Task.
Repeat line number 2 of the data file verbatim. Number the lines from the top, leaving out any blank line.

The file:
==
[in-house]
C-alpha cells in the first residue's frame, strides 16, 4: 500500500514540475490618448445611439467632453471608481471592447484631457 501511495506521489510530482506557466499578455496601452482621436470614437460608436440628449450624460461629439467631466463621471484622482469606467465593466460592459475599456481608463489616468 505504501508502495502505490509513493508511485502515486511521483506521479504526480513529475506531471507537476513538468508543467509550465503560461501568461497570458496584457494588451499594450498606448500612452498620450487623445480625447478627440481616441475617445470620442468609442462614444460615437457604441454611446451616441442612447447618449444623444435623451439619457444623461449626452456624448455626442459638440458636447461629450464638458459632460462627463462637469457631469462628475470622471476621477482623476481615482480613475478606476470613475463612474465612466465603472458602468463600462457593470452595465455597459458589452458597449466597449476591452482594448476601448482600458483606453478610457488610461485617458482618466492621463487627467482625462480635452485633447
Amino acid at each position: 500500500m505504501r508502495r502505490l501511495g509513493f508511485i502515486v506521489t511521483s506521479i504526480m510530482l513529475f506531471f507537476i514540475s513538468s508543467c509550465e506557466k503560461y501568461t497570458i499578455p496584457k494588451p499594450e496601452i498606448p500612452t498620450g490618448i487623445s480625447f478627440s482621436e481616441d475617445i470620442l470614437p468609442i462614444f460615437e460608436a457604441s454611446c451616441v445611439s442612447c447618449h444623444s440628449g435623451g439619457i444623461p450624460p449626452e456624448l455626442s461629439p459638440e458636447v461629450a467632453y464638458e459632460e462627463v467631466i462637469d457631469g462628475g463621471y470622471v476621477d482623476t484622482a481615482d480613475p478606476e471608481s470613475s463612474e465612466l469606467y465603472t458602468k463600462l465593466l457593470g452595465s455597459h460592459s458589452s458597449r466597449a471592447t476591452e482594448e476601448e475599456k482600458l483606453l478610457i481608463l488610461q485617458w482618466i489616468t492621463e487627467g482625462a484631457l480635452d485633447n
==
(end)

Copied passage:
C-alpha cells in the first residue's frame, strides 16, 4: 500500500514540475490618448445611439467632453471608481471592447484631457 501511495506521489510530482506557466499578455496601452482621436470614437460608436440628449450624460461629439467631466463621471484622482469606467465593466460592459475599456481608463489616468 505504501508502495502505490509513493508511485502515486511521483506521479504526480513529475506531471507537476513538468508543467509550465503560461501568461497570458496584457494588451499594450498606448500612452498620450487623445480625447478627440481616441475617445470620442468609442462614444460615437457604441454611446451616441442612447447618449444623444435623451439619457444623461449626452456624448455626442459638440458636447461629450464638458459632460462627463462637469457631469462628475470622471476621477482623476481615482480613475478606476470613475463612474465612466465603472458602468463600462457593470452595465455597459458589452458597449466597449476591452482594448476601448482600458483606453478610457488610461485617458482618466492621463487627467482625462480635452485633447